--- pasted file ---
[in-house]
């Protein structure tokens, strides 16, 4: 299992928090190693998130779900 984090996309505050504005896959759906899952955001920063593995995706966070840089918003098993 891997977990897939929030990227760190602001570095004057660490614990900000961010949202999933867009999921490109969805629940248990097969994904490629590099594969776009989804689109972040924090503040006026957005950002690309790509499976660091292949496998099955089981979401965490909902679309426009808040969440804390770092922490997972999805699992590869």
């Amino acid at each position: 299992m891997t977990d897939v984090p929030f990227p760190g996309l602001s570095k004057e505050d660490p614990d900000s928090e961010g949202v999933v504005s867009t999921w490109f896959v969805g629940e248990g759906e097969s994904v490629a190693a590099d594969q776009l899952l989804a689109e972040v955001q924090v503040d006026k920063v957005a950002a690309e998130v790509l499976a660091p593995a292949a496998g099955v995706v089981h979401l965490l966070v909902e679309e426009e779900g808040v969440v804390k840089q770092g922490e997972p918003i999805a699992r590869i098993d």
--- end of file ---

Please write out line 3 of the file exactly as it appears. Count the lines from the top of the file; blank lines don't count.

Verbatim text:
């Amino acid at each position: 299992m891997t977990d897939v984090p929030f990227p760190g996309l602001s570095k004057e505050d660490p614990d900000s928090e961010g949202v999933v504005s867009t999921w490109f896959v969805g629940e248990g759906e097969s994904v490629a190693a590099d594969q776009l899952l989804a689109e972040v955001q924090v503040d006026k920063v957005a950002a690309e998130v790509l499976a660091p593995a292949a496998g099955v995706v089981h979401l965490l966070v909902e679309e426009e779900g808040v969440v804390k840089q770092g922490e997972p918003i999805a699992r590869i098993d």